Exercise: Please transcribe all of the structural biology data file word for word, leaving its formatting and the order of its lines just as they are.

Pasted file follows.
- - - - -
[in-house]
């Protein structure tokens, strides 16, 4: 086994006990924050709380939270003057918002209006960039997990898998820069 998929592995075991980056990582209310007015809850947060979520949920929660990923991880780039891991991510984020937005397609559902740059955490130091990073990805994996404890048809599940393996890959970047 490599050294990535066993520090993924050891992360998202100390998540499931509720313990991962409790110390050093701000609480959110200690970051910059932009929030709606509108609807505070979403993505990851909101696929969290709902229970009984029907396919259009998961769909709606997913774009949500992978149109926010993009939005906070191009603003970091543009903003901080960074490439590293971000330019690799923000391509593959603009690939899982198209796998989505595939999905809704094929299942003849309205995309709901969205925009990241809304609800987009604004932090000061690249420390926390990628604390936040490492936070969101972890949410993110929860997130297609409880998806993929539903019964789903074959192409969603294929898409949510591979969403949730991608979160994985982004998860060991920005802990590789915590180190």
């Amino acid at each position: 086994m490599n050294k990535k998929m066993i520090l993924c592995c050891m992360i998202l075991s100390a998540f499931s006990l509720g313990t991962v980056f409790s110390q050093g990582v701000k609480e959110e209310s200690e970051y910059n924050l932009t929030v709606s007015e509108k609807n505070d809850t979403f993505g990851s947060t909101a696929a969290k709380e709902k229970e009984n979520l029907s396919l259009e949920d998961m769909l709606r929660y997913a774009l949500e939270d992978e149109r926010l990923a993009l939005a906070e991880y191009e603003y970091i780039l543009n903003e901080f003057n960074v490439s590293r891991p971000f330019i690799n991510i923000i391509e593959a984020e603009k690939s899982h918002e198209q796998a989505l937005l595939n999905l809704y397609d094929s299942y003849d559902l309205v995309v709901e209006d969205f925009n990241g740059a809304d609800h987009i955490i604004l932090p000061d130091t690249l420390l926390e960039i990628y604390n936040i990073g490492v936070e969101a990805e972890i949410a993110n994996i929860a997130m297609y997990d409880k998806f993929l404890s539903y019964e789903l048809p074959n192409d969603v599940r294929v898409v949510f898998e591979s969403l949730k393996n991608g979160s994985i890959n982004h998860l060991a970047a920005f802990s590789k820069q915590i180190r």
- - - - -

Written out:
[in-house]
């Protein structure tokens, strides 16, 4: 086994006990924050709380939270003057918002209006960039997990898998820069 998929592995075991980056990582209310007015809850947060979520949920929660990923991880780039891991991510984020937005397609559902740059955490130091990073990805994996404890048809599940393996890959970047 490599050294990535066993520090993924050891992360998202100390998540499931509720313990991962409790110390050093701000609480959110200690970051910059932009929030709606509108609807505070979403993505990851909101696929969290709902229970009984029907396919259009998961769909709606997913774009949500992978149109926010993009939005906070191009603003970091543009903003901080960074490439590293971000330019690799923000391509593959603009690939899982198209796998989505595939999905809704094929299942003849309205995309709901969205925009990241809304609800987009604004932090000061690249420390926390990628604390936040490492936070969101972890949410993110929860997130297609409880998806993929539903019964789903074959192409969603294929898409949510591979969403949730991608979160994985982004998860060991920005802990590789915590180190």
């Amino acid at each position: 086994m490599n050294k990535k998929m066993i520090l993924c592995c050891m992360i998202l075991s100390a998540f499931s006990l509720g313990t991962v980056f409790s110390q050093g990582v701000k609480e959110e209310s200690e970051y910059n924050l932009t929030v709606s007015e509108k609807n505070d809850t979403f993505g990851s947060t909101a696929a969290k709380e709902k229970e009984n979520l029907s396919l259009e949920d998961m769909l709606r929660y997913a774009l949500e939270d992978e149109r926010l990923a993009l939005a906070e991880y191009e603003y970091i780039l543009n903003e901080f003057n960074v490439s590293r891991p971000f330019i690799n991510i923000i391509e593959a984020e603009k690939s899982h918002e198209q796998a989505l937005l595939n999905l809704y397609d094929s299942y003849d559902l309205v995309v709901e209006d969205f925009n990241g740059a809304d609800h987009i955490i604004l932090p000061d130091t690249l420390l926390e960039i990628y604390n936040i990073g490492v936070e969101a990805e972890i949410a993110n994996i929860a997130m297609y997990d409880k998806f993929l404890s539903y019964e789903l048809p074959n192409d969603v599940r294929v898409v949510f898998e591979s969403l949730k393996n991608g979160s994985i890959n982004h998860l060991a970047a920005f802990s590789k820069q915590i180190r």